If New Mexico is the Land of Enchantment, as the license plate maintains, then Santa Fe is its cynosure.
The highest capital city in the U.S., at 7,000 feet above sea level, Santa Fe also takes your breath away with its intense sunlight, desert landscapes, many museums and galleries, colorful jewelry and culinary delights, as our family learned during a recent trip.
Located at the southern end of the Rockies, Santa Fe sits on the western slope of the Sangre de Cristo mountains. Due to its elevation, the air here is cleaner and the skies are bluer than most visitors are used to. Horizons stretch for up to 100 miles, depending upon which direction you look.
Like Nantucket, the color of Santa Fe architecture is monochromatic; however, instead of weathered gray shingles, the governing motif is earth-red adobe clay. There is beauty in repetition.
Founded by Spanish conquistadores in 1610, Santa Fe is proud of its Native American and Hispanic heritage. The Palace of the Governors, which was the capital of this part of New Spain for two centuries, has 15,000 items covering more than 400 years of history.
Under the block-long portico, Native Americans sell handmade pottery and turquoise necklaces made according to traditional methods. The artisans are vetted to ensure that the crafts are authentic.
Nearby, the New Mexico Museum of Art contains 23,000 photographs, paintings, sculpture and furniture.
The Georgia O'Keeffe Museum has 1,100 works by O'Keeffe (1887-1986), who began summering in northern New Mexico in 1929.
A few miles outside of the historic district is Museum Hill, where you'll find the Museum of International Folk Art, the Museum of Fine Arts, the Santa Fe Children's Museum, and the Wheelwright Museum of the American Indian. The Wheelwright, whose design pays tribute to a Navajo ceremonial shelter known as a hooghan, faces east to greet Father Sky at dawn's first light.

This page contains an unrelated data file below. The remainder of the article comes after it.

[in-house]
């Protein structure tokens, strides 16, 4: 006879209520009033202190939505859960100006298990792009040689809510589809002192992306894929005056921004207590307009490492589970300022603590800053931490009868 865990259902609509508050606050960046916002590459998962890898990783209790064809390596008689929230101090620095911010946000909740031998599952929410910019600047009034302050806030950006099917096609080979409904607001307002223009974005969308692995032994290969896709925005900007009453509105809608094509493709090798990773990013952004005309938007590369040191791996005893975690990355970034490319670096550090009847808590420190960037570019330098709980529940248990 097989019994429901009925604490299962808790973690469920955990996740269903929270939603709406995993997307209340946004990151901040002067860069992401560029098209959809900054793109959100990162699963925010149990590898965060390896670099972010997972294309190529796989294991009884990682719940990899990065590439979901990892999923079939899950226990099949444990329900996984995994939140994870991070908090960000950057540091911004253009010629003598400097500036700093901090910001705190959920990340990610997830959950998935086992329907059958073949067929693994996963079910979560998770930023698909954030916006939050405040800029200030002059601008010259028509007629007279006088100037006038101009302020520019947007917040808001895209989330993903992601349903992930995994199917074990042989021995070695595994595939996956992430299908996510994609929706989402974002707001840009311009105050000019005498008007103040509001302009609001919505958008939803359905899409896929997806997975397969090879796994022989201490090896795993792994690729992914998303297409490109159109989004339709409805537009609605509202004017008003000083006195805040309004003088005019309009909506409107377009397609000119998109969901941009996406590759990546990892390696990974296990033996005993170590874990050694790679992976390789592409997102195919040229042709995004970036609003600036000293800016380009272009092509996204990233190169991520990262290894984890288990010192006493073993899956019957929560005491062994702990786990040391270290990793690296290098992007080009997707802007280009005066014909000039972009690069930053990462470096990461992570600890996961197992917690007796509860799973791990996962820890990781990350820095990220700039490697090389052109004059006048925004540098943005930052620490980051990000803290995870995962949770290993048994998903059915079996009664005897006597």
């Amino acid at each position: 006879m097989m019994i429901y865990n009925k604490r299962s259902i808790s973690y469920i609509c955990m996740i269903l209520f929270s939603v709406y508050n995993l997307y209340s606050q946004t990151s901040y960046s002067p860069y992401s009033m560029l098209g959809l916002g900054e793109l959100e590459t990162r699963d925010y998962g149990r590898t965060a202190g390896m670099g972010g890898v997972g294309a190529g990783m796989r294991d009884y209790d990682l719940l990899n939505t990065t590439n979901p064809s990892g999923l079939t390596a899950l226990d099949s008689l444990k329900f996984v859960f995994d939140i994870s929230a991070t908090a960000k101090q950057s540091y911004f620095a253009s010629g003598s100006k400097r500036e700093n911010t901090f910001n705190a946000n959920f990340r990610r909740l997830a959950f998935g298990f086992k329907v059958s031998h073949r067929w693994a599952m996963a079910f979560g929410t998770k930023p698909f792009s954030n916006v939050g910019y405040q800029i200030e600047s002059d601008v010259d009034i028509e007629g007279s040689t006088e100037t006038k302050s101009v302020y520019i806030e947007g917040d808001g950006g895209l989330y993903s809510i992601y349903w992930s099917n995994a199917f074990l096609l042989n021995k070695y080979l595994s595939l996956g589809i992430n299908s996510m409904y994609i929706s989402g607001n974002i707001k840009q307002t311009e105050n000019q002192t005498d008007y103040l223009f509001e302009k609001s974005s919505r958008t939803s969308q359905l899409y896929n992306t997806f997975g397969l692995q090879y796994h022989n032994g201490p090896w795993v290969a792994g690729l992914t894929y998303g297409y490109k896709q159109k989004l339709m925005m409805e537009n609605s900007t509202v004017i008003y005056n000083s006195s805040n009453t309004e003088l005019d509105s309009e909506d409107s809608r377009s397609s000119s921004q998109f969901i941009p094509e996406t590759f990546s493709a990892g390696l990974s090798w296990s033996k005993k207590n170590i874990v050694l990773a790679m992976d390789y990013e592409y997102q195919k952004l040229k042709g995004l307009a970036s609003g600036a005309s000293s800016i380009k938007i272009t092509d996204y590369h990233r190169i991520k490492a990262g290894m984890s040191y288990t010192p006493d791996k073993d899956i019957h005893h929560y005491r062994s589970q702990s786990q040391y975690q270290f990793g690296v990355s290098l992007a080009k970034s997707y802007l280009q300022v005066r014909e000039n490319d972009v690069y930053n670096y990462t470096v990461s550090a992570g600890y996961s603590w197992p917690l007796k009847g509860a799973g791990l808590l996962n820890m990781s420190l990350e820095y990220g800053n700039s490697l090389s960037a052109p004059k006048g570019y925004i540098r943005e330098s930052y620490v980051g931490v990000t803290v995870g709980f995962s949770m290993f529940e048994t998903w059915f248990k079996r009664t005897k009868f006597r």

The Santa Fe Symphony and Chorus performs from fall to spring.
If you want to take a bit of the American Southwest home, visit the Andrea Fisher gallery and check out the collection of stone-polished, black-on-black Pueblo pottery by Maria Martinez (1887-1980), which start at $3,000. A signed, 1970s-era print of
by Ansel Adams (1902-1984) sells for $65,000 at the Andrew Smith Gallery.
Bargain shoppers will find $6 ceramic rattlesnakes at the Five and Dime General Store, and Chile
for $45 at the Santa Fe School of Cooking.
Also explore the winding, mile-long Canyon Road, formerly where "the Bohemians" lived and worked. There are so many galleries here that it may take you all day to walk from one end of the street to the other. Canyon Road helps explain why Santa Fe's art market is the busiest of any city in the U.S., except for New York and San Francisco.
The best way to see Santa Fe is by foot. So apply lots of sunblock when you dress in the morning, as this area is sunny 300 days a year. Drink lots of water, too. You are dehydrating even though you do not feel yourself sweating.